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21 November, 2018IndustriALL Global Union’s assistant general secretary, Jenny Holdcroft, was in London last week to give evidence on the sustainability of the fashion industry at the UK’s largest-ever audience for a parliamentary Select Committee.
Select Committees are a cross-party group of MPs who conduct inquiries into areas of government policy and make recommendations for change to Government and others.
Jenny Holdcroft highlighted the importance of freedom of association and the need for industry-wide change and reform of brand’s purchasing practices at the inquiry held by the House of Commons Environmental Audit Committee at the Victoria and Albert Museum.
“Certainly, our perspective is that you cannot deliver change factory by factory because this industry is too big,” said Holdcroft. “You are working in a highly competitive environment where you have factories competing with each other for international orders and brands competing with each other to produce low-cost clothing to sell on the high street.
“We need to work together to transform the conditions in the production countries where all of the companies are buying from.”
The hearing showed that there is no one country or brand where it is better to buy clothes:
“Every company will tell you that freedom of association is respected in their supply chains because they are sourcing from countries that have ratified the ILO Convention on Freedom of Association, therefore everything is okay. Of course, the reality is very different from that. It is fair to say, yes, we are sourcing from countries that, on paper, have legislation. It is not ideal but most of it is not that bad. It is the enforcement of that legislation and this is where companies have a strong role to play.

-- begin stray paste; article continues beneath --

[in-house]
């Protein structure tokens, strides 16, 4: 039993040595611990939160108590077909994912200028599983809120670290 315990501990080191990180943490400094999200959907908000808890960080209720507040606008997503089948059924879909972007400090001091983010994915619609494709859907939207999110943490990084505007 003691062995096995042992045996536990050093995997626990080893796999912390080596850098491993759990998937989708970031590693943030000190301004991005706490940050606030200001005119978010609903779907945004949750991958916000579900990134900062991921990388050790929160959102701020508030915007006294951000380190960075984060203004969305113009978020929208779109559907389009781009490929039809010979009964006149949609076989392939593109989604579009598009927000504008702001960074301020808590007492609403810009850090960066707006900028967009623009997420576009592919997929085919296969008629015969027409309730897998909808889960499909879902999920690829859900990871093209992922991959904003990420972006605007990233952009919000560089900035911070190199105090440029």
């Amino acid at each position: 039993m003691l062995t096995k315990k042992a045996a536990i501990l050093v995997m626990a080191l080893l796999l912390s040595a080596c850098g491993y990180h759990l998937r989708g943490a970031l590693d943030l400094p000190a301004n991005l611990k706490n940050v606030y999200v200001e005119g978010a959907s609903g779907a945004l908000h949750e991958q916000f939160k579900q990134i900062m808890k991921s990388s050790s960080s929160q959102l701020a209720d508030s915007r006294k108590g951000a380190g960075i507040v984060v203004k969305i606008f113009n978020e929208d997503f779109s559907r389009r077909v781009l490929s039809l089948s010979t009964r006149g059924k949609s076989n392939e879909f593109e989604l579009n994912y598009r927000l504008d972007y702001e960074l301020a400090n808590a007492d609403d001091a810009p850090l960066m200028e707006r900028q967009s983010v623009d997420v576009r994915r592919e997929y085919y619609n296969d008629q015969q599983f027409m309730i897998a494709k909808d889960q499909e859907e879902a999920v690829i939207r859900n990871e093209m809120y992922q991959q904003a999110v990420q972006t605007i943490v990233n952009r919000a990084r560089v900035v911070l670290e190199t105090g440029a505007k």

“The measure for us is to what extent are the companies working with us to solve these issues directly concerning workers. The workers are our members, or should be if they only had an opportunity to join a trade union.
“The unions, when they try to organize, face every kind of hostility from employers. They get sacked, arrested, beaten up; even killed. It is a huge challenge. What we need companies to do is to send a message to their suppliers that this is unacceptable and if you want to do business with us you have to stop these practices.”
Jenny Holdcroft also talked of IndustriALL’s gold standard of global framework agreements with individual multinational companies to protect workers’ rights throughout their supply chains. In the UK fashion industry, IndustriALL only has one such agreement – with online retailer ASOS.
IndustriALL also gave a written submission to the parliamentary Select Committee which you can read here.
Garment brands, including ASOS, will be appearing before the Committee next week to answer questions on their business practices.